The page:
rqlite is a lightweight, open-source, distributed relational database written in Go, which uses SQLite as its storage engine. 7.14.0 has been released and adds comprehensive support for Mutual TLS.
What makes this release of rqlite different is that much of the TLS support was written using GitHub Copilot.
I am quite impressed with the tool (I get free use of Copilot since I’m a maintainer of an open-source project). Initially It took a little getting used to, and I was slower when I first started out, but I quickly saw its value.
Quickly I began to think about how I could phrase my comments in the IDE to generate better code. I found it particularly effective when it came to copying code — but with small changes required — from code I had written earlier in the source file.
For example, much of the new code in release 7.14.0 involves performing a pair operations — specifically to an X.509 certificate and then to a corresponding Private Key. For example, I would need to generate the certificate and key, encode them both, write the resultant PEM data to files, and so on. I found that I only had to write one part of the pair of the operations, and Copilot would quickly suggest the second part of the pair. Here, for example, is a source file mostly written using Copilot.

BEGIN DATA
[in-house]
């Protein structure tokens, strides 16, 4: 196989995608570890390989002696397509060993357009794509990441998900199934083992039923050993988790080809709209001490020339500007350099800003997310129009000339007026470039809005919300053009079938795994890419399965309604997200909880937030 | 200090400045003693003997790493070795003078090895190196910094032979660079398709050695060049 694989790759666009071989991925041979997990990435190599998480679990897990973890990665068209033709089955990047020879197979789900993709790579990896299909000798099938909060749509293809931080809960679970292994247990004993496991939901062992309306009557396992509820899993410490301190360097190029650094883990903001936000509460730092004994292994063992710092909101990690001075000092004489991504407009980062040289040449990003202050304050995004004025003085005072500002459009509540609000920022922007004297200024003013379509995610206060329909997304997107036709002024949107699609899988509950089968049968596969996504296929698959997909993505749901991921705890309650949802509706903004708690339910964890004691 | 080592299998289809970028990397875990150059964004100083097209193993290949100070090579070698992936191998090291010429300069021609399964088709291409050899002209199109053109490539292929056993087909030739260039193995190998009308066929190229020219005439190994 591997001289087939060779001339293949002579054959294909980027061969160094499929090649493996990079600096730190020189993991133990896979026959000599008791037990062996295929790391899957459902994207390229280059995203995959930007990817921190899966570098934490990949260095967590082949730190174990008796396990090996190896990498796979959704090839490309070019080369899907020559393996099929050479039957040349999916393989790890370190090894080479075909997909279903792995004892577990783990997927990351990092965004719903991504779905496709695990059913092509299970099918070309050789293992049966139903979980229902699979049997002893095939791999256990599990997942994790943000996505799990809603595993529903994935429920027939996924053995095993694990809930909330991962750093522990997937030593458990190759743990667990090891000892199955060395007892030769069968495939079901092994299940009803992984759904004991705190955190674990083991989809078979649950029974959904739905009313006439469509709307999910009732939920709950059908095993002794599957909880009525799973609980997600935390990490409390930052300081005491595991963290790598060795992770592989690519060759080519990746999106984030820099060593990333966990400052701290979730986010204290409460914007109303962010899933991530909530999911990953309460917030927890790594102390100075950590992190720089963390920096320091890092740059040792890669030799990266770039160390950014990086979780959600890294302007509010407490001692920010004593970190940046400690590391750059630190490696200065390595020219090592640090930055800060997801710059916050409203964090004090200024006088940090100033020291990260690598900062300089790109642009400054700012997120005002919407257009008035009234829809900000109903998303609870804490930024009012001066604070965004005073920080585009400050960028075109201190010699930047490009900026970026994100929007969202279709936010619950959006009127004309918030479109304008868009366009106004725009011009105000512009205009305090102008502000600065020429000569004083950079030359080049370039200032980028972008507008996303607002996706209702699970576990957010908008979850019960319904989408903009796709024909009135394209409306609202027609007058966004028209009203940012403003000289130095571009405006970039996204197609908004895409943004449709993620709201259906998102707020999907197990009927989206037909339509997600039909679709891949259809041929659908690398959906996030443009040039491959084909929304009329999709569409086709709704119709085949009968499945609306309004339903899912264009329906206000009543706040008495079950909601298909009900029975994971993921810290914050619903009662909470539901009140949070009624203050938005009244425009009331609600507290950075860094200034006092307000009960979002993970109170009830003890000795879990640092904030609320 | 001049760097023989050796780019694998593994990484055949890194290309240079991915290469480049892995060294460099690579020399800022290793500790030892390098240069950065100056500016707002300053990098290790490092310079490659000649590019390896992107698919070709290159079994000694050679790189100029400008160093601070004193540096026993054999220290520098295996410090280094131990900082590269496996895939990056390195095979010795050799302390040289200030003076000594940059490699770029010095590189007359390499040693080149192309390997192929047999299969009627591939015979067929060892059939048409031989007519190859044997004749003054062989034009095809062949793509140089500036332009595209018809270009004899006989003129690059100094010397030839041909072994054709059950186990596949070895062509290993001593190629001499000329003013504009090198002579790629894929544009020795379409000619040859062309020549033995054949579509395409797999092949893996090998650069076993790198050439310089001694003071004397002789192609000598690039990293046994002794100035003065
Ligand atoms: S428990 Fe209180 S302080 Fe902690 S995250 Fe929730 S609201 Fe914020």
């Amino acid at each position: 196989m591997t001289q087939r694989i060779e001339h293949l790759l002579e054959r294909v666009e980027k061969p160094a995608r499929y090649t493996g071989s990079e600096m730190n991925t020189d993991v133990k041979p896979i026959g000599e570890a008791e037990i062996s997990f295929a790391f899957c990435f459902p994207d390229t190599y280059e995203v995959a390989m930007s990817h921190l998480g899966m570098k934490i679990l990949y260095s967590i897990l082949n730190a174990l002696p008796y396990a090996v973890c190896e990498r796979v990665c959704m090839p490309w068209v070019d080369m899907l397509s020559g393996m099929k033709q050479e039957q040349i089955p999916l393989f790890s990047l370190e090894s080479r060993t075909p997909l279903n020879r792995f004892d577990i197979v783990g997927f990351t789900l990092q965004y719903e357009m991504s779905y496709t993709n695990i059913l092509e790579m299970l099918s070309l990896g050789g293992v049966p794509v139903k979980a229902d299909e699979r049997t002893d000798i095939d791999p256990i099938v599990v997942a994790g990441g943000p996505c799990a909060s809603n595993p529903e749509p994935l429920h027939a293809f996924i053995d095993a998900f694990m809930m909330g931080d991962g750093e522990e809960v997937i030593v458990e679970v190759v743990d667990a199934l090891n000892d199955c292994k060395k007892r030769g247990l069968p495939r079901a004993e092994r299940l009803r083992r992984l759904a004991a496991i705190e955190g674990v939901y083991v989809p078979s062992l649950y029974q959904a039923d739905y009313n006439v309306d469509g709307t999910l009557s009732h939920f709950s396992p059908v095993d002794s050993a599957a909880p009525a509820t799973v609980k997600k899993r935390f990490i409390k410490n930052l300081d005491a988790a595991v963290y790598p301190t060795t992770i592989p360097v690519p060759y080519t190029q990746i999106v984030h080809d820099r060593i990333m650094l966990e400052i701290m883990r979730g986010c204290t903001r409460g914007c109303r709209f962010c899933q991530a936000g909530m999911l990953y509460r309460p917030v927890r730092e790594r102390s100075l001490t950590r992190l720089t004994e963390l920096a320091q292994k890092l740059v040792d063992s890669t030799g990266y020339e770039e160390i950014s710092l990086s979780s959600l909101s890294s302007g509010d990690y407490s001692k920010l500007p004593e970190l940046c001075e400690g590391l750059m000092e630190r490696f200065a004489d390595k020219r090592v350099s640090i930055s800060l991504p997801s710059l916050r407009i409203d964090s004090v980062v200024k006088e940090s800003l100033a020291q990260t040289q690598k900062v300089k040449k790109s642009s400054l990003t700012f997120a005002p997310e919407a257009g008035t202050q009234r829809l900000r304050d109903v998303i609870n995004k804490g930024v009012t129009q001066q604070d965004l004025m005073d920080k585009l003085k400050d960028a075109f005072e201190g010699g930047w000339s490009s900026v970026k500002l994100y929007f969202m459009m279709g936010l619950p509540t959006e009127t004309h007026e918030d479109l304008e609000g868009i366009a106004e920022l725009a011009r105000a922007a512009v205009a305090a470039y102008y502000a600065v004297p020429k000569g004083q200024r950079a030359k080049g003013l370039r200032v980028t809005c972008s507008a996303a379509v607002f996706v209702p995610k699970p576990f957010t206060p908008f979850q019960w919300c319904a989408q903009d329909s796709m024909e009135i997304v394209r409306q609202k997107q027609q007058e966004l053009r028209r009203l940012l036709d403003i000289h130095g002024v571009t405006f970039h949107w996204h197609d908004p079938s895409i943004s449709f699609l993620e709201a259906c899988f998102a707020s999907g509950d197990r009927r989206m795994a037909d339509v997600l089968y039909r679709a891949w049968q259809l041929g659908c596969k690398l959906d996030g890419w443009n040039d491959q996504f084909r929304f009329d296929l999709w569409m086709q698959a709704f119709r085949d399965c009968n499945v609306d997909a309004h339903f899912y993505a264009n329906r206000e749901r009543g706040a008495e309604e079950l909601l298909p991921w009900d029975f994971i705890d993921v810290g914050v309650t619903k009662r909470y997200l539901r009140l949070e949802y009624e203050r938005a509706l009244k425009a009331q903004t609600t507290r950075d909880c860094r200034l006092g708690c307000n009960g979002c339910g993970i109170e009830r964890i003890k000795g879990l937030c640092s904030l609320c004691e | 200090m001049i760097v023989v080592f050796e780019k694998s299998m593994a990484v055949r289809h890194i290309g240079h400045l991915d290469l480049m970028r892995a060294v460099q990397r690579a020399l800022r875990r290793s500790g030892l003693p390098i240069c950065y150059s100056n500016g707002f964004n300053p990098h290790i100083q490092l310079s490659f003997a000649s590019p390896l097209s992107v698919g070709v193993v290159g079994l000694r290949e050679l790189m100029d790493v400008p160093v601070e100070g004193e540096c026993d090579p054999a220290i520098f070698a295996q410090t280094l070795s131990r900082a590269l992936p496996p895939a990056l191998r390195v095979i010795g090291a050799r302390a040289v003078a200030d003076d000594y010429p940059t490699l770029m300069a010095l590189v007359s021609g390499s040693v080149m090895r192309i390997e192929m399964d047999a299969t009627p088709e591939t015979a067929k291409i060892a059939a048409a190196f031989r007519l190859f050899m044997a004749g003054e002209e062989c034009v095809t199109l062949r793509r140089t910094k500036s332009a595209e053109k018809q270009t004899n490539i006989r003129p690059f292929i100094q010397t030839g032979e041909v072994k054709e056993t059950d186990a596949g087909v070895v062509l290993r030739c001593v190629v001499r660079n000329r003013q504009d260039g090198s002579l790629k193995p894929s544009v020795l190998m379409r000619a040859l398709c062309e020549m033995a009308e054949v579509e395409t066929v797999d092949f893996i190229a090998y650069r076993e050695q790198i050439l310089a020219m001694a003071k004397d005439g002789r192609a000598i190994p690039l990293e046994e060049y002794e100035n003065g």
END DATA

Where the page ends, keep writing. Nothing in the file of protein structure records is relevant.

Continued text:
Copilot also wrote some pretty useful unit tests — sometimes detecting errors in its own production code! On other occasions it did invoke functions that didn’t exist, or reversed some logic, but these mistakes were quite infrequent — and always easy to fix.
Back to Microsoft
It’s been more than 15 years since I used Microsoft development tools. This time I had to run Visual Studio Code, as it’s an easy way to run Copilot on my Linux box. I also found Visual Studio worked really nicely, is fast, and I didn’t have any hassle with setting GOPATH. It all just worked really well for Go programming and I suspect I won’t be rushing back to Sublime 3 anytime soon.
First step into a larger world
The emergence of the technology behind systems such as Copilot is impressive. I do worry about copyright, and a weaker understanding of the code I write, but early results, so far, are intriguing and powerful.
Finally, many thanks to otto-dev@ for guidance and testing during development of 7.14.0.